Adjustment of Standards. In some circumstances, it may be permissible to place an accessory structure closer to a property line or structure than what is allowed by the code. This may be achieved through an Administrative Adjustment application process in which the applicant must provide answers to the narrative questions in the application packet demonstrating the need and compatibility for such adjustment (download application here).
Building Permits. The city’s Code Administration does not require a building permit when constructing a one-story detached accessory structure with a floor area of 120 sq ft or less. Swings and other playground equipment accessory to detached one- and two-family dwellings are also exempt from the building permit process. See a full list of exemptions here. The building permit application can be downloaded here: https://www.yakimawa.gov/services/codes/permits/
Can a house or other residential structure be located anywhere other than a residential zone?
Some houses in the city of Yakima have been established in a commercial or industrial zoning district rather than residential. The Yakima Municipal Code (YMC) dictates that construction of new housing may be allowed in certain commercial and industrial zoning districts through the appropriate land use review. The chart indicating zones where types of residential uses are allowed and the level of land use review required can be found in YMC 15.04.030.
Nonconforming uses. The municipal code defines “nonconforming use” as follows: “Nonconforming use’ means a use of land or structure lawfully established and maintained, but which does not conform to this title for the district where it is located.”
The YMC provides for the continuation of nonconforming uses (see YMC 15.19.050). As such, if a single-family home or other housing type was constructed in a zoning district where it is now no longer permitted under the current code, the house may continue to be used and if destroyed can be rebuilt as it was prior to the damage if a building permit application for reconstruction/replacement is made within 18 months of such damage. No land use review will be required. Transfer of ownership will also not affect the continuance of the nonconforming use (YMC 15.19.110).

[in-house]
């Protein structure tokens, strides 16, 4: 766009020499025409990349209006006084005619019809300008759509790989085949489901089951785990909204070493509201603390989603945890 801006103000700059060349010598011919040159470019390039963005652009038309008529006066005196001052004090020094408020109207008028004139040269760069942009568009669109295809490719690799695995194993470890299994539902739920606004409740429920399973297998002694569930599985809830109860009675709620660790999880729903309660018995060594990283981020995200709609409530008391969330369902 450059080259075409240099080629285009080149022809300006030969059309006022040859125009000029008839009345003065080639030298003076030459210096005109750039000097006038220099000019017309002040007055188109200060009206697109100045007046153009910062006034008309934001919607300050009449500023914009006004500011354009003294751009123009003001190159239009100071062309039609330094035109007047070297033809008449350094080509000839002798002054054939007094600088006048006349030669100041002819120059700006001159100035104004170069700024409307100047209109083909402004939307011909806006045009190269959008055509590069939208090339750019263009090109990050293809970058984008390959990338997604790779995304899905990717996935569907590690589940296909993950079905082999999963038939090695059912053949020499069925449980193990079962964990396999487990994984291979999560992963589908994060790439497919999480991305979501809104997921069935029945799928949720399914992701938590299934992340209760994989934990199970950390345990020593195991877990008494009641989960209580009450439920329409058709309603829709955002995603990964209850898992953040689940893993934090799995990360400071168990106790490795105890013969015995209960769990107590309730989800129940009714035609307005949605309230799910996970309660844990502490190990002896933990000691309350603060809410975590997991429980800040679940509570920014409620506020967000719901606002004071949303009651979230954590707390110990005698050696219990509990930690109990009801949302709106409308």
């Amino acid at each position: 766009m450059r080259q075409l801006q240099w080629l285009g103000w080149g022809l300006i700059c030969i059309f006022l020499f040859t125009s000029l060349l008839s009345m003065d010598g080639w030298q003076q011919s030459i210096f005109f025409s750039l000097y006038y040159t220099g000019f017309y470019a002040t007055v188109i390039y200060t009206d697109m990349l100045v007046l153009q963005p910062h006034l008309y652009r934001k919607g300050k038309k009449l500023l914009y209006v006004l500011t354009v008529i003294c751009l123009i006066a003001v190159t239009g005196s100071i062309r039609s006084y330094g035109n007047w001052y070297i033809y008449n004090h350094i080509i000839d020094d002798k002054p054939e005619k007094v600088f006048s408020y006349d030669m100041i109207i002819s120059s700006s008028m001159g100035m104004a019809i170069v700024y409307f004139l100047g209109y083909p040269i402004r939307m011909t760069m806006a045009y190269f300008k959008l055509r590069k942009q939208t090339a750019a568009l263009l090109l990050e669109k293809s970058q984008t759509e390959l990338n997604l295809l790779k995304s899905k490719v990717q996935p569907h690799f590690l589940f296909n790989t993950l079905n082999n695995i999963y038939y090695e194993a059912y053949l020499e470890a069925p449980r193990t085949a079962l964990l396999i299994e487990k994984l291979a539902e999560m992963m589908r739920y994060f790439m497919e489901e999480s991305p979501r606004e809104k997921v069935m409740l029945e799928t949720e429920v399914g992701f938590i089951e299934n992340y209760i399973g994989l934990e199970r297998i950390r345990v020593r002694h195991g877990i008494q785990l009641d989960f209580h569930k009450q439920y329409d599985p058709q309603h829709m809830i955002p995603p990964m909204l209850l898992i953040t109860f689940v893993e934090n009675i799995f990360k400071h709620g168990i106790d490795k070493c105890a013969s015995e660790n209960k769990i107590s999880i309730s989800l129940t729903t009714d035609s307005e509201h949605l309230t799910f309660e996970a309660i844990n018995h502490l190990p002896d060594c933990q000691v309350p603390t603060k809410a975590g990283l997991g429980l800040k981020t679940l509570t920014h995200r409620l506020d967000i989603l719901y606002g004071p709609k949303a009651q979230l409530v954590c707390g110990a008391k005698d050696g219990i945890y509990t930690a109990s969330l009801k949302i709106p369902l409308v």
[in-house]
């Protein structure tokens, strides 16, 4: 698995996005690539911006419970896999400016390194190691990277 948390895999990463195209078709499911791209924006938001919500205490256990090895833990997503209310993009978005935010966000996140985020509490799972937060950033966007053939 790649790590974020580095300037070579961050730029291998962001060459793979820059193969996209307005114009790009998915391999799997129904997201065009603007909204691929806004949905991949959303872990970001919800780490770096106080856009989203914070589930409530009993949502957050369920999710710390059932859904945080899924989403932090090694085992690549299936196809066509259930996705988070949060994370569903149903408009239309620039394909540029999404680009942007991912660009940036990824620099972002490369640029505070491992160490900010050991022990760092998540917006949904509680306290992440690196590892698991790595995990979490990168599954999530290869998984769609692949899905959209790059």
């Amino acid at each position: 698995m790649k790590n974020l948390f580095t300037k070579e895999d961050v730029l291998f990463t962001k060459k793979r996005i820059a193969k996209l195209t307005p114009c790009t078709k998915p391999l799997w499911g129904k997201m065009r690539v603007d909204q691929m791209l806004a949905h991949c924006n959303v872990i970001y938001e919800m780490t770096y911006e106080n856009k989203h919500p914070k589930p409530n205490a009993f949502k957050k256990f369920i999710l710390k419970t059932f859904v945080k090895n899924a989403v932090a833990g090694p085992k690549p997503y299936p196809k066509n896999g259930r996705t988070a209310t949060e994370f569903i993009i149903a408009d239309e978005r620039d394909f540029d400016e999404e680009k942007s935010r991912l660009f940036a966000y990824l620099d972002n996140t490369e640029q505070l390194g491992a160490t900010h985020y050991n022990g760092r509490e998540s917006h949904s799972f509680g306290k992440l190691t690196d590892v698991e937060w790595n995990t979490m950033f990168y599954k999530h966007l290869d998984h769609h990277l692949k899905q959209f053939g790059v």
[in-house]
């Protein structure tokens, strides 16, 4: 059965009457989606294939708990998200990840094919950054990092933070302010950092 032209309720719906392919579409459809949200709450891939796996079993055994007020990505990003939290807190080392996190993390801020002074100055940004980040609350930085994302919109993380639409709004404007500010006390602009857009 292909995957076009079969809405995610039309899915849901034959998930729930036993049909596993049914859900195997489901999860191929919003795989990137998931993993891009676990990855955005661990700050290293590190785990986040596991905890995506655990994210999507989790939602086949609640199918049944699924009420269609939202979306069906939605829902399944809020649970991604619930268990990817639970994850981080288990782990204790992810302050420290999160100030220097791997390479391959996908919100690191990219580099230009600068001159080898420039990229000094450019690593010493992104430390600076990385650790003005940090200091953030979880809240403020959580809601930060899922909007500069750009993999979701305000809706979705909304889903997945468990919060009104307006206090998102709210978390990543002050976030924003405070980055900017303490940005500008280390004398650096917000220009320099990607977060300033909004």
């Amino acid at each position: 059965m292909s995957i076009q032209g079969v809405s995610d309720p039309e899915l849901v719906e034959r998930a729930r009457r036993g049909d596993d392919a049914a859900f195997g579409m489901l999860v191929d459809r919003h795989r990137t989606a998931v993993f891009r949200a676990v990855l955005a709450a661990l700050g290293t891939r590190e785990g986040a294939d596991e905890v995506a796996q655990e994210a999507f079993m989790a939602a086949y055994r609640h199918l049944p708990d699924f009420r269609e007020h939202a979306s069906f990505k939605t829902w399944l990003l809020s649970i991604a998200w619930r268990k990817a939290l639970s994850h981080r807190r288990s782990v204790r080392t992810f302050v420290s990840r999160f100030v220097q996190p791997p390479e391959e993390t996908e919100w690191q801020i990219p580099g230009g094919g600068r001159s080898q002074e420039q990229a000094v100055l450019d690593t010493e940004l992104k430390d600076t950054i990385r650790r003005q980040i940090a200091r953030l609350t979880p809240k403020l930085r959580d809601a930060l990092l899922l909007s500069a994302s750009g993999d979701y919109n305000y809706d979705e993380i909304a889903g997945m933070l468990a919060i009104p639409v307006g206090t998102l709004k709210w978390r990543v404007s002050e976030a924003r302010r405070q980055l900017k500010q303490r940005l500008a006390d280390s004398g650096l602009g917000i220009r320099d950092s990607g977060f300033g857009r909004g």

See also: Illegal uses, structures and lots not permitted (YMC 15.19.020)
Establishment [of legal nonconformity] (YMC 15.19.030)
Development on existing lots of record (YMC 15.19.040)
Continuation of nonconforming uses (YMC 15.19.050)
Nonconforming Structure (YMC 15.19.060)
Change from a nonconforming use to a Class 1, 2, or 3 use (YMC 15.19.070)
Change from a nonconforming use to another nonconforming use—Expansion of a
nonconforming use or structure (YMC 15.19.080)
Modifications of an approved site plan for a nonconforming use or structure (YMC
Discontinuance of a nonconforming use or structure (YMC 15.19.100)
Sale of a nonconforming use or structure (YMC 15.19.110)
Critical area nonconforming uses and facilities (YMC 15.19.120)
How does the City of Yakima regulate marijuana uses?
Regulations for marijuana retail, processing, production, and research are outlined in the Special Development Standards chapter of the Yakima Municipal Code (YMC 15.09).
Does the City of Yakima allow people to rent their homes or a room in their homes for tourists?
Short-term stays (30 or fewer consecutive days) are generally offered through hotels, motels, and bed and breakfasts. Online rental facilitators such as Airbnb and VRBO also provide tourists with short-term transient lodging options, generally within single-family residences. All owners of rental properties, including short-term rentals through online rental facilitators, are required to obtain a City of Yakima Business License which must be renewed annually, and undergo a one-time land use review process.
Operating a Bed & Breakfast, Airbnb or VRBO in the City of Yakima. As governed by Yakima Municipal Code (YMC) Ch. 15.04, bed and breakfasts can be located in the CBD zoning district through a Type 1 land use review, and may be permitted in the SR, R-3, B-1, SCC, LCC, and GC zoning districts through a Type 2 Review. Owners may rent out portions of the house they currently reside in as a “home occupation” bed and breakfast. In this situation, owners are limited to having not more than five lodging units or guest rooms. This home occupation is permitted in the SR, R-2, and R-3 zoning districts through a Type 1 Review, and may be permitted in the R-1 zoning district through a Type 2 Review. Airbnb, VRBO and other owners using similar short-term online rental facilitators, are currently processed the same as bed and breakfasts. The definitions of the various types of short-term accommodations can be found at Yakima Municipal Code 15.02.020. The chart indicating zones where uses are allowed and the type of review required can be found at YMC 15.04.030. Bed and Breakfasts are further regulated under YMC 15.09.080. Home occupation regulations are found at YMC 15.04.120.